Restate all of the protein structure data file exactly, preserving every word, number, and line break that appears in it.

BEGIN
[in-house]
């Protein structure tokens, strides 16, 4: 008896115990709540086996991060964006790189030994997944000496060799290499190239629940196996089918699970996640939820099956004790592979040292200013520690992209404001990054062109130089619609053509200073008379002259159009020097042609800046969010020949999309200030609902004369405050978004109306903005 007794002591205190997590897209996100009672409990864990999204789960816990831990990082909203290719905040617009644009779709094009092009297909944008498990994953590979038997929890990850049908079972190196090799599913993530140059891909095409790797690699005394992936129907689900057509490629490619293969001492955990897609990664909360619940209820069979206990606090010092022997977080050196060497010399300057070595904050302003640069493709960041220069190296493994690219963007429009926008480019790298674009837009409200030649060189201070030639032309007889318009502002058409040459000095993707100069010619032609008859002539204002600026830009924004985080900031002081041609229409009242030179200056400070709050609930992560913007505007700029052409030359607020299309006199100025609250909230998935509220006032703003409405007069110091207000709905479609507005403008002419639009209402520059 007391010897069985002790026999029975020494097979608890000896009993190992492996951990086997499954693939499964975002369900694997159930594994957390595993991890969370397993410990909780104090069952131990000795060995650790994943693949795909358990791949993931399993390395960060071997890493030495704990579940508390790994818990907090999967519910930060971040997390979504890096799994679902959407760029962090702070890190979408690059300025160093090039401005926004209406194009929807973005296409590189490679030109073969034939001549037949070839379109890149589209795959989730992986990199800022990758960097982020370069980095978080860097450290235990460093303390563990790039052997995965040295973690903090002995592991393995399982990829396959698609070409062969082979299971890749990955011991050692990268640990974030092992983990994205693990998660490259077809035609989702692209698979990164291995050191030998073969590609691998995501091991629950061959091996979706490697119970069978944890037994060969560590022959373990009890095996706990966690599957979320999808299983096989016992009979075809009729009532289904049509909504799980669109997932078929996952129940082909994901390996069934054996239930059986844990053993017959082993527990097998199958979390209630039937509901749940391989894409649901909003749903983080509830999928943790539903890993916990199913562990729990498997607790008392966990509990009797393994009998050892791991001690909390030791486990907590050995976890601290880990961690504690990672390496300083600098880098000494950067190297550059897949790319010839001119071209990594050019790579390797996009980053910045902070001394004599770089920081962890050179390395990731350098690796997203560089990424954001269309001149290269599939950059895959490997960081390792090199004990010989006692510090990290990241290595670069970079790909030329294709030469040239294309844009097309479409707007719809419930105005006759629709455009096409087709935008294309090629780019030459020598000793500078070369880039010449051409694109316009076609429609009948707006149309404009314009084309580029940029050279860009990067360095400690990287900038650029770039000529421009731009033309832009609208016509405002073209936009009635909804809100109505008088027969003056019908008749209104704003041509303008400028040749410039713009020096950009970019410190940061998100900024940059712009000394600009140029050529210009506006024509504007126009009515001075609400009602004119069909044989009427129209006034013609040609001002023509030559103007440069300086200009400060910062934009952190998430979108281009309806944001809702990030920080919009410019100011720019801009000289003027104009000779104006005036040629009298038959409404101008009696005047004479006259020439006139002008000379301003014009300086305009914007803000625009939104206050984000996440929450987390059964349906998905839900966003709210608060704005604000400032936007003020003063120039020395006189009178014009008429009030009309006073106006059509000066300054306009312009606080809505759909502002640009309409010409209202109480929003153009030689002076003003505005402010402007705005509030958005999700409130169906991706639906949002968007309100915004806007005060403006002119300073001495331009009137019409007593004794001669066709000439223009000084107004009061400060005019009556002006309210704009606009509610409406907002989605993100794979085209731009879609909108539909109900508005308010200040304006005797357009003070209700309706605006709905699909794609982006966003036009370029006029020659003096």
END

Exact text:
[in-house]
């Protein structure tokens, strides 16, 4: 008896115990709540086996991060964006790189030994997944000496060799290499190239629940196996089918699970996640939820099956004790592979040292200013520690992209404001990054062109130089619609053509200073008379002259159009020097042609800046969010020949999309200030609902004369405050978004109306903005 007794002591205190997590897209996100009672409990864990999204789960816990831990990082909203290719905040617009644009779709094009092009297909944008498990994953590979038997929890990850049908079972190196090799599913993530140059891909095409790797690699005394992936129907689900057509490629490619293969001492955990897609990664909360619940209820069979206990606090010092022997977080050196060497010399300057070595904050302003640069493709960041220069190296493994690219963007429009926008480019790298674009837009409200030649060189201070030639032309007889318009502002058409040459000095993707100069010619032609008859002539204002600026830009924004985080900031002081041609229409009242030179200056400070709050609930992560913007505007700029052409030359607020299309006199100025609250909230998935509220006032703003409405007069110091207000709905479609507005403008002419639009209402520059 007391010897069985002790026999029975020494097979608890000896009993190992492996951990086997499954693939499964975002369900694997159930594994957390595993991890969370397993410990909780104090069952131990000795060995650790994943693949795909358990791949993931399993390395960060071997890493030495704990579940508390790994818990907090999967519910930060971040997390979504890096799994679902959407760029962090702070890190979408690059300025160093090039401005926004209406194009929807973005296409590189490679030109073969034939001549037949070839379109890149589209795959989730992986990199800022990758960097982020370069980095978080860097450290235990460093303390563990790039052997995965040295973690903090002995592991393995399982990829396959698609070409062969082979299971890749990955011991050692990268640990974030092992983990994205693990998660490259077809035609989702692209698979990164291995050191030998073969590609691998995501091991629950061959091996979706490697119970069978944890037994060969560590022959373990009890095996706990966690599957979320999808299983096989016992009979075809009729009532289904049509909504799980669109997932078929996952129940082909994901390996069934054996239930059986844990053993017959082993527990097998199958979390209630039937509901749940391989894409649901909003749903983080509830999928943790539903890993916990199913562990729990498997607790008392966990509990009797393994009998050892791991001690909390030791486990907590050995976890601290880990961690504690990672390496300083600098880098000494950067190297550059897949790319010839001119071209990594050019790579390797996009980053910045902070001394004599770089920081962890050179390395990731350098690796997203560089990424954001269309001149290269599939950059895959490997960081390792090199004990010989006692510090990290990241290595670069970079790909030329294709030469040239294309844009097309479409707007719809419930105005006759629709455009096409087709935008294309090629780019030459020598000793500078070369880039010449051409694109316009076609429609009948707006149309404009314009084309580029940029050279860009990067360095400690990287900038650029770039000529421009731009033309832009609208016509405002073209936009009635909804809100109505008088027969003056019908008749209104704003041509303008400028040749410039713009020096950009970019410190940061998100900024940059712009000394600009140029050529210009506006024509504007126009009515001075609400009602004119069909044989009427129209006034013609040609001002023509030559103007440069300086200009400060910062934009952190998430979108281009309806944001809702990030920080919009410019100011720019801009000289003027104009000779104006005036040629009298038959409404101008009696005047004479006259020439006139002008000379301003014009300086305009914007803000625009939104206050984000996440929450987390059964349906998905839900966003709210608060704005604000400032936007003020003063120039020395006189009178014009008429009030009309006073106006059509000066300054306009312009606080809505759909502002640009309409010409209202109480929003153009030689002076003003505005402010402007705005509030958005999700409130169906991706639906949002968007309100915004806007005060403006002119300073001495331009009137019409007593004794001669066709000439223009000084107004009061400060005019009556002006309210704009606009509610409406907002989605993100794979085209731009879609909108539909109900508005308010200040304006005797357009003070209700309706605006709905699909794609982006966003036009370029006029020659003096």